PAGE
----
Founded in the late 1980s by Ren Zhengfei, a former engineer for the Chinese military, Huawei began as a technology supplier for Chinese customers. But by the early 2000s, Huawei had begun selling globally, and now does a robust business not only in network equipment but also in consumer smartphones and enterprise services. Last month, the privately held company reported that it had finished 2018 with revenue of $107 billion, up 20 percent despite the U.S. campaign. Profits rose 25 percent, the company said, to $8.8 billion.

    To give another perspective on Huawei’s enormous influence, the company’s chief rivals, Nokia and Ericsson, account for 17 percent and 13 percent of the global market for telecom equipment, respectively, according to figures compiled by the research firm Dell’Oro Group.

    Huawei’s market share, at 28 percent, is nearly as large as both of them combined.

    Despite an early reputation for cheap knockoff hardware, Huawei today is recognized for low prices, reliable equipment and engaging customer service, analysts say. As Huawei has invested in its own research and development, even Western telecom companies acknowledge that Huawei’s products are as good as – if not better than – competing equipment from Nokia or Ericsson.

    “About 25 percent of our members have Huawei or ZTE” in their networks, Carri Bennet, an attorney for the Washington-based Rural Wireless Association, told lawmakers at a recent House Judiciary subcommittee hearing.

    Gordon Smith, the chief executive of Sagent, a network intelligence and analytics company formerly known as Clover Telecom, estimated that Huawei gear typically costs “tens of percents” less than the competition’s.

    With the support of China’s state-owned development bank, Huawei also has been able to undercut competitors with attractive financing for its products. In February alone, Huawei announced partnerships with wireless carriers in eight countries, including Iceland, Switzerland, Saudi Arabia and Turkey.

    It doesn’t hurt that Huawei serves a massive domestic market in China, which grants it tremendous advantages of scale that many tech companies, including American ones, are hungry to access themselves. China is so critical to Apple, for example, that the iPhone maker blamed the country’s economic slowdown for a downward revision in Apple’s recent quarterly sales estimates – the company’s first such warning in 15 years.

    Huawei’s success, however, has been clouded by allegations of intellectual property theft.

    The U.S. government accused two Huawei units this year of trying to copy a robotic arm used by T-Mobile to test smartphones. (Huawei has pleaded not guilty.) In the past, Huawei has also been accused of stealing technology from Cisco; the two firms became locked in a legal dispute in 2003 and settled months later, after Huawei conceded that Cisco-made code had ended up in a Huawei product. The code was later removed.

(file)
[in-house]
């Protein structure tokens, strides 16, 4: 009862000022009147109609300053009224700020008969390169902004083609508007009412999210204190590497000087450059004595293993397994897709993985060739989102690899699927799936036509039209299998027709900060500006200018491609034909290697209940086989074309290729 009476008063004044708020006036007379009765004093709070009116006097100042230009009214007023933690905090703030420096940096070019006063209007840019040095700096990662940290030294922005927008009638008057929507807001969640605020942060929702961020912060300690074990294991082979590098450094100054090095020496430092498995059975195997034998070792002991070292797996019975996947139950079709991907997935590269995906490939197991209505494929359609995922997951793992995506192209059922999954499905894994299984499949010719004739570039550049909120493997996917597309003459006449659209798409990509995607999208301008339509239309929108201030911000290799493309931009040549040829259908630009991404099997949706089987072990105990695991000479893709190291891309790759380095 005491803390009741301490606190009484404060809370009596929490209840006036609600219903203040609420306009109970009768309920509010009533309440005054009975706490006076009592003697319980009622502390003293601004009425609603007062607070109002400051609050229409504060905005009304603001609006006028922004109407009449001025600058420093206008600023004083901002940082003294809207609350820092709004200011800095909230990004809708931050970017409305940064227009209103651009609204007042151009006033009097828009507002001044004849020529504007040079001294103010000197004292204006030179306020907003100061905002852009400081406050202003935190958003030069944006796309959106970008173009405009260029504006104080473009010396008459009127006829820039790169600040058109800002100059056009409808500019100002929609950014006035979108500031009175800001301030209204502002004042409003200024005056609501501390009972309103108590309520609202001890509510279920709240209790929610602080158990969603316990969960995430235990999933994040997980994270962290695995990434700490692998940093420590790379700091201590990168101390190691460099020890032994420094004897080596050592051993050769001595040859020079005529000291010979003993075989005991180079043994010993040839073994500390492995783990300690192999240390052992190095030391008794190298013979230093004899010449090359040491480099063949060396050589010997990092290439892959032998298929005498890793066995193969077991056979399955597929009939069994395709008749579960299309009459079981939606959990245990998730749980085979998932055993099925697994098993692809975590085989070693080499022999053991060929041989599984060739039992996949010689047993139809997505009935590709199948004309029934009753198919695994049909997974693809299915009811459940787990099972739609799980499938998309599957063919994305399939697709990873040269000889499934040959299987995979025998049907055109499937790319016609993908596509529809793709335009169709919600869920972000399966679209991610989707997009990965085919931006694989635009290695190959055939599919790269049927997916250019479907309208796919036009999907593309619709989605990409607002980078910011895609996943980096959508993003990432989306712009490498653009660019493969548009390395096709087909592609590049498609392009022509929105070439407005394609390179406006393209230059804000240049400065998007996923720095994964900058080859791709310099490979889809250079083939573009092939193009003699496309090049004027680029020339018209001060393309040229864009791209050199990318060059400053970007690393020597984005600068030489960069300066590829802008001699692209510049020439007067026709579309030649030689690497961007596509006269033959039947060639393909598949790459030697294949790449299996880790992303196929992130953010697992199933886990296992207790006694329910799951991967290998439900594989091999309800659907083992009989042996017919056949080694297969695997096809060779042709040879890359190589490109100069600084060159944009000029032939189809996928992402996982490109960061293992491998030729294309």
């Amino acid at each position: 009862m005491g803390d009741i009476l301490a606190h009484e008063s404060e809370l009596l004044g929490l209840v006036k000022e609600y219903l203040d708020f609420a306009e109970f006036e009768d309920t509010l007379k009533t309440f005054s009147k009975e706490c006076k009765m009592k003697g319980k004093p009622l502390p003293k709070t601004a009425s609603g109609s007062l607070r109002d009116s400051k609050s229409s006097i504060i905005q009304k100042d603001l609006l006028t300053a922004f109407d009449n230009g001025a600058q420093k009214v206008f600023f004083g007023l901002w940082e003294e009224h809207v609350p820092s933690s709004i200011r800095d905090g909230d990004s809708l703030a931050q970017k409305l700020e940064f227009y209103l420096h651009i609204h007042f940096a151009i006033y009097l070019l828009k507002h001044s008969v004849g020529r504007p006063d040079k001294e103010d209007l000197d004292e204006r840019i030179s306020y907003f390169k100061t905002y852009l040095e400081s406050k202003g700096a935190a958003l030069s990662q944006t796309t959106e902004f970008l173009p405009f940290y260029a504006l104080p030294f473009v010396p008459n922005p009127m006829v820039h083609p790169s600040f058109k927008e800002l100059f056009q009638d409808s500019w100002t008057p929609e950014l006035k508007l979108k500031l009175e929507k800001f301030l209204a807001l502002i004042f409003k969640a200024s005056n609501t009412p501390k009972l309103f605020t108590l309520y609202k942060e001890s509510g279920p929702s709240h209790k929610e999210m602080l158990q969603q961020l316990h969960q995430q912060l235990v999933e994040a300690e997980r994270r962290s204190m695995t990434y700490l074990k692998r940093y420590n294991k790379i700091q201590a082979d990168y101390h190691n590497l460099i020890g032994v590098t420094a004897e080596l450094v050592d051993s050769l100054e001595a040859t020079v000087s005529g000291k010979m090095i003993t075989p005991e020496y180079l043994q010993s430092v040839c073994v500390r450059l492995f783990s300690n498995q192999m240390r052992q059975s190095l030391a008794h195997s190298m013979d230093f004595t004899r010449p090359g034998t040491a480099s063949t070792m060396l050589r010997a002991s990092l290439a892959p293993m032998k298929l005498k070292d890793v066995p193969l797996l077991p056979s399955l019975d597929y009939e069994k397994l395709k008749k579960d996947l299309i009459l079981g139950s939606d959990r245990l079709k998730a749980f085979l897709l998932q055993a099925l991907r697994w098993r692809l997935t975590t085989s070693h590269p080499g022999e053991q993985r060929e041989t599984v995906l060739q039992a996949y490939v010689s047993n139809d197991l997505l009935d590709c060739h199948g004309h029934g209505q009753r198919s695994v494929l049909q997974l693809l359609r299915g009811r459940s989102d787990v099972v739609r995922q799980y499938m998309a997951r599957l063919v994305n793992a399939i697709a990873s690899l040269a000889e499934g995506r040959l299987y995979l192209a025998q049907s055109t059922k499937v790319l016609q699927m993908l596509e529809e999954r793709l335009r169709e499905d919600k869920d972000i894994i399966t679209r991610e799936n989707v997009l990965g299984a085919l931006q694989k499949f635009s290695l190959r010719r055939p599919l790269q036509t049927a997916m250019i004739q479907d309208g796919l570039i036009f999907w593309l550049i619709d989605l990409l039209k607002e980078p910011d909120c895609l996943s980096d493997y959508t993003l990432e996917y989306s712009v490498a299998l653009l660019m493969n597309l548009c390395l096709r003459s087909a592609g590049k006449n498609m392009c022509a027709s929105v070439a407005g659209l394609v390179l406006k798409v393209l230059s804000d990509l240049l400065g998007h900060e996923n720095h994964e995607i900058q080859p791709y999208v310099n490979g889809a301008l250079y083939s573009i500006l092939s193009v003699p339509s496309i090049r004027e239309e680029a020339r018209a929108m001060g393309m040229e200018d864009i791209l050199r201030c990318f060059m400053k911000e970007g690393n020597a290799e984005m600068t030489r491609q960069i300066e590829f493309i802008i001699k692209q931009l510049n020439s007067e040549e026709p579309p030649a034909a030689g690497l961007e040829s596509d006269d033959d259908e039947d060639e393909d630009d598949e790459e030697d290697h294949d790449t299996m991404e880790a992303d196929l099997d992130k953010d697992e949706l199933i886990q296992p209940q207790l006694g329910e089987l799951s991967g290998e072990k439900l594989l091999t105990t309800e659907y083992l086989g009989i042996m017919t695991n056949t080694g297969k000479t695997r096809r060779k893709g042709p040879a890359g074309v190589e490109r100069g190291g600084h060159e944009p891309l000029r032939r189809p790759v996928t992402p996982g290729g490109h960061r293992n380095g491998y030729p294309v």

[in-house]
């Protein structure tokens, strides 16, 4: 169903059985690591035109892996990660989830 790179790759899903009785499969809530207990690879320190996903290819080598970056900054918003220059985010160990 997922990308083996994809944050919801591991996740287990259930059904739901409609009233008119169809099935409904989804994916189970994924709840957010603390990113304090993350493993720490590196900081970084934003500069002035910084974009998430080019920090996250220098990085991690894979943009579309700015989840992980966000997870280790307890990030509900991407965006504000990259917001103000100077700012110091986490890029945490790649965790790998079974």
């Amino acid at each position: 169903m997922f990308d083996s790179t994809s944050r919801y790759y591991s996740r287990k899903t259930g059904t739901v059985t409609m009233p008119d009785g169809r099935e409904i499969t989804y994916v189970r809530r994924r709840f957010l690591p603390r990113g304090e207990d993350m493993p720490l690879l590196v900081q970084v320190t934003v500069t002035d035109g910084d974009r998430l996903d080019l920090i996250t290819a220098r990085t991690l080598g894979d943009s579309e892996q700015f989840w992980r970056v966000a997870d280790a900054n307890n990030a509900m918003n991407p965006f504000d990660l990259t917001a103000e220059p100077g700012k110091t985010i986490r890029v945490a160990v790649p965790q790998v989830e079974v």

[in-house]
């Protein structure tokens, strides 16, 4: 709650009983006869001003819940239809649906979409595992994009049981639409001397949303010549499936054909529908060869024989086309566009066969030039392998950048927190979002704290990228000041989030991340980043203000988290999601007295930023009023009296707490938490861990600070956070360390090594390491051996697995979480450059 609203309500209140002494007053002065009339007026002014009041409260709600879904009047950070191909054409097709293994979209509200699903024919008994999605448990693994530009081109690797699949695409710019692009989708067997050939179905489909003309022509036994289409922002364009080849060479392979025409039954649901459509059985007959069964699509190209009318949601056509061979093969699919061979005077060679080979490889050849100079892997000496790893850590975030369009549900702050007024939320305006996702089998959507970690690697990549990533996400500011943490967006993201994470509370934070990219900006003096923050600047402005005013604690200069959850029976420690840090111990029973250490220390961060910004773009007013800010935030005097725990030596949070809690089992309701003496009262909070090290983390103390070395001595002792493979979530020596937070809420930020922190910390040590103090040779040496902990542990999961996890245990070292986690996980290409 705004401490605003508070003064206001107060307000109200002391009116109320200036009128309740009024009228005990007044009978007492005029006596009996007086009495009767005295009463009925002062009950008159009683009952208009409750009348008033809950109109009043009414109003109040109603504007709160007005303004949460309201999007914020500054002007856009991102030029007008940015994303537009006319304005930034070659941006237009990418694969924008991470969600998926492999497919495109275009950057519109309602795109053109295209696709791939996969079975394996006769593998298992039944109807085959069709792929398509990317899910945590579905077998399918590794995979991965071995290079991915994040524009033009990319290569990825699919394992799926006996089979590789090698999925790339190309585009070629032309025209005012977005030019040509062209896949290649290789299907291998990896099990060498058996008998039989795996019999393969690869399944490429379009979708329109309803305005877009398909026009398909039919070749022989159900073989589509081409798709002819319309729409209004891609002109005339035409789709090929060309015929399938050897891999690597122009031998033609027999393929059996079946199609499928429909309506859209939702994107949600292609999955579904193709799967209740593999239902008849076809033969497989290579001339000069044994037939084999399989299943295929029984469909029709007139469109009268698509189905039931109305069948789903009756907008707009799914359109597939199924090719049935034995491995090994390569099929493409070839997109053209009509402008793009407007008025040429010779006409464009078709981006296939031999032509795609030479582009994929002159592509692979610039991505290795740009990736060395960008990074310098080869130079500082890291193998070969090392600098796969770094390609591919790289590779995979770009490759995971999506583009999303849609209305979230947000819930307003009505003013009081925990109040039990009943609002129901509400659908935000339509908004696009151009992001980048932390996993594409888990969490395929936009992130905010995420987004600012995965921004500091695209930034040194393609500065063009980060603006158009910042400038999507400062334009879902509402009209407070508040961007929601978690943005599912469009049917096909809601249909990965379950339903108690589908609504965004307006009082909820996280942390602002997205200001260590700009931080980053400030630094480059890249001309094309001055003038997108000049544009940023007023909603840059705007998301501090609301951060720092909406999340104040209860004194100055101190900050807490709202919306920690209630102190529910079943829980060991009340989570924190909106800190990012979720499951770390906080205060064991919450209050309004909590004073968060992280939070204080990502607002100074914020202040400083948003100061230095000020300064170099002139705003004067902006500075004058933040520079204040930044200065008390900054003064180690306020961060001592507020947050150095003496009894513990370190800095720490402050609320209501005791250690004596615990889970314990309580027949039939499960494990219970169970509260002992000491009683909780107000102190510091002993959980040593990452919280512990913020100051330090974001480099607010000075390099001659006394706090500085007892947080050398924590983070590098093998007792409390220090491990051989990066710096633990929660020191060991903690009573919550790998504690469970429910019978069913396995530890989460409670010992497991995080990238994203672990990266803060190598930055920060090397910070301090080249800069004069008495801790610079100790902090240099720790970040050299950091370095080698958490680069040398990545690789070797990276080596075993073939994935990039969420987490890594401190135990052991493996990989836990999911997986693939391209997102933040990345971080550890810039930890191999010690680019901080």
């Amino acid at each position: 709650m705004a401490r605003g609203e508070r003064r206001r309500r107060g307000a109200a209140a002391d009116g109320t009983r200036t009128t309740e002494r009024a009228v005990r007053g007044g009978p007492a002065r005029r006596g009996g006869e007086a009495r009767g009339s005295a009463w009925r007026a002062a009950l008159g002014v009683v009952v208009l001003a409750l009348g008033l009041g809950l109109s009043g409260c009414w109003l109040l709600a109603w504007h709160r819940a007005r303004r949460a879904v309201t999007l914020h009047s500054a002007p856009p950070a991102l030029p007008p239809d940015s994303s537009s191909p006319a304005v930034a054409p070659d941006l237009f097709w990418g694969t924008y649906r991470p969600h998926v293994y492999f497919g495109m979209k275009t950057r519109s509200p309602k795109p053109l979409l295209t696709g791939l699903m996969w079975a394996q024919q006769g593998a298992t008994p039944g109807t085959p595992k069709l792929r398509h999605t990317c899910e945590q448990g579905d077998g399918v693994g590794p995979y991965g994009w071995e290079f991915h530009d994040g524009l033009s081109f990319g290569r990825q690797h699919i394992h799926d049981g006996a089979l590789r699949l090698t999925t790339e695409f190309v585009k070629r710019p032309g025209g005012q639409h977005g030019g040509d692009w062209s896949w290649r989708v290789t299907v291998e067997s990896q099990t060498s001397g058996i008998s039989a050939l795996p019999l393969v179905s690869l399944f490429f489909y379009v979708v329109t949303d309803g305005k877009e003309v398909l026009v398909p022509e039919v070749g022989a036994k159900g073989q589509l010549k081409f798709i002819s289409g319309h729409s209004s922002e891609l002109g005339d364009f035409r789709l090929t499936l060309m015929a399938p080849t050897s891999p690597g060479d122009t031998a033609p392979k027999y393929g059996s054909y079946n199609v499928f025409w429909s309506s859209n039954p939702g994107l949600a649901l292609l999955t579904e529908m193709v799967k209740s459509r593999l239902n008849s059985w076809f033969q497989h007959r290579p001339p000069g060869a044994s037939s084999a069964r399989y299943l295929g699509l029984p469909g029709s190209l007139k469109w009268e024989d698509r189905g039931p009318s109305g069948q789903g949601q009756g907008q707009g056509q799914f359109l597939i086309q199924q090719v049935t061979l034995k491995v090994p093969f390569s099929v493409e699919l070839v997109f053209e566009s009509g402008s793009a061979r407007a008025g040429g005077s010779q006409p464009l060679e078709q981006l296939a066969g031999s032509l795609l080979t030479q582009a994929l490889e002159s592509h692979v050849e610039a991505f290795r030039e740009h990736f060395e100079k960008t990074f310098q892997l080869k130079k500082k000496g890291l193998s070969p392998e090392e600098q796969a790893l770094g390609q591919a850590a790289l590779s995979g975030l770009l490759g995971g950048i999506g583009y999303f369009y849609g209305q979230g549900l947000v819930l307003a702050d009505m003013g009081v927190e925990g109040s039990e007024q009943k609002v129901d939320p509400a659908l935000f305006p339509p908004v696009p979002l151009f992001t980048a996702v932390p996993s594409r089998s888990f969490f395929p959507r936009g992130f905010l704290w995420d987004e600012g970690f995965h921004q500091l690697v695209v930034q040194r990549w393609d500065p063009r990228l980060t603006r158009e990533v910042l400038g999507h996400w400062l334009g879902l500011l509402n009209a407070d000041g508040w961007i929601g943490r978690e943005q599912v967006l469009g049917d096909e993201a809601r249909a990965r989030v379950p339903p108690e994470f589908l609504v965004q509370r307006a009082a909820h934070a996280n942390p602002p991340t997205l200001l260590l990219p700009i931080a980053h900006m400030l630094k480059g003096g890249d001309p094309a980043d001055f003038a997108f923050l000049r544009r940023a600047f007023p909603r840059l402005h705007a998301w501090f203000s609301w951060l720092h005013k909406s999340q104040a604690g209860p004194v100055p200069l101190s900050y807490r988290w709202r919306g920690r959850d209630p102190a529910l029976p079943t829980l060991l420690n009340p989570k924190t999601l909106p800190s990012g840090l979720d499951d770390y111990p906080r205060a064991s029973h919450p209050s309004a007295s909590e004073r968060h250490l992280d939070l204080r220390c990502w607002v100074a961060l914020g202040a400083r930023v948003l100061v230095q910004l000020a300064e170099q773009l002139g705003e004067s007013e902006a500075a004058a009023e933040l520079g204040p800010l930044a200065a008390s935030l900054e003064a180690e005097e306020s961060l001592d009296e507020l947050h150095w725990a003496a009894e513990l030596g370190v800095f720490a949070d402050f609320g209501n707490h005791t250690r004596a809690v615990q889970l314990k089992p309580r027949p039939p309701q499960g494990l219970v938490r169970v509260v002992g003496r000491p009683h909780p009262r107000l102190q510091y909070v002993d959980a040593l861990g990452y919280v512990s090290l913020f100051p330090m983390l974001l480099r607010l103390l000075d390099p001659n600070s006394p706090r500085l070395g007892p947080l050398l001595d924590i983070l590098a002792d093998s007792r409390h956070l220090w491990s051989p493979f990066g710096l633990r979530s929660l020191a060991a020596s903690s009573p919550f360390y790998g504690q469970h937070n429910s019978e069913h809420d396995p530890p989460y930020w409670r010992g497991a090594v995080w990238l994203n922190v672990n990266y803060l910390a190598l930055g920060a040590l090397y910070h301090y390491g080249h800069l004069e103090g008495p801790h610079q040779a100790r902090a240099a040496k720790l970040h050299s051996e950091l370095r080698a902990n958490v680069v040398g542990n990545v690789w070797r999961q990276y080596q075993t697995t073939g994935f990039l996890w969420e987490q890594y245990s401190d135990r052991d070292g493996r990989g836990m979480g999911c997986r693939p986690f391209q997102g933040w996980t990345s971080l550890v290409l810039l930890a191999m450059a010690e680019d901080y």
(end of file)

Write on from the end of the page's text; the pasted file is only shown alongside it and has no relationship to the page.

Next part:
Then there is Nortel Networks’ discovery in 2004 that hackers – traced to IP addresses in Shanghai – had stolen nearly 1,500 sensitive files from the Canadian telecom giant’s computer systems. The company’s subsequent investigation failed to prove China’s direct involvement, much less Huawei’s. But after analyzing the stolen files – which bore cryptic names such as “Photonic Crystals and Large Scale Integration,” “Eco_Strategy.ppt” and “HDX R2 Standard Reconfigurations Test Plan – Draft 0.2†³ – and a months-long probe, Nortel’s security adviser at the time, Brian Shields, became convinced Huawei benefited indirectly from the breach. The file names, a list of which Shields provided to The Washington Post, have not been previously reported.

    “Nobody would be interested in these kinds of documents other than a competitor,” Shields said. “In my opinion, looking at what the hackers went after, it is likely these documents made it to Huawei.”

    That seemingly ancient history is newly relevant, as U.S. officials argue that incorporating Huawei gear into U.S. carriers’ 5G networks poses a significant spying risk.

    At an industry conference in Barcelona in February, U.S. officials urged allies in bilateral meetings not to use Huawei equipment over concerns that it could enable eavesdropping by authoritarian regimes. U.S. partners largely acknowledge the risk but have asked for more concrete evidence to back up the case.

    “The Europeans really keep pushing for this concept of, ‘Where’s the smoking gun?’ ” said a person familiar with the discussions, who spoke on the condition of anonymity to speak more freely about the closed-door meetings. “They say, ‘Hey, we don’t want security threats, either . . . but you can’t just come in here and tell us that there is a unity of interest between Beijing and Huawei and have that be the end of your presentation.’ ”

    Some analysts say that in a previous era, America’s allies might have been more sympathetic to the Trump administration’s message. But Trump’s conduct, they say – berating NATO allies, canceling a visit to a World War I memorial because of rain, calling Europe a “foe” on trade – has not helped.

    “In a world where the U.S. had more soft power,” Entner said, “I’m pretty sure the Europeans would be a lot more receptive.”

    brian.fung@washpost.com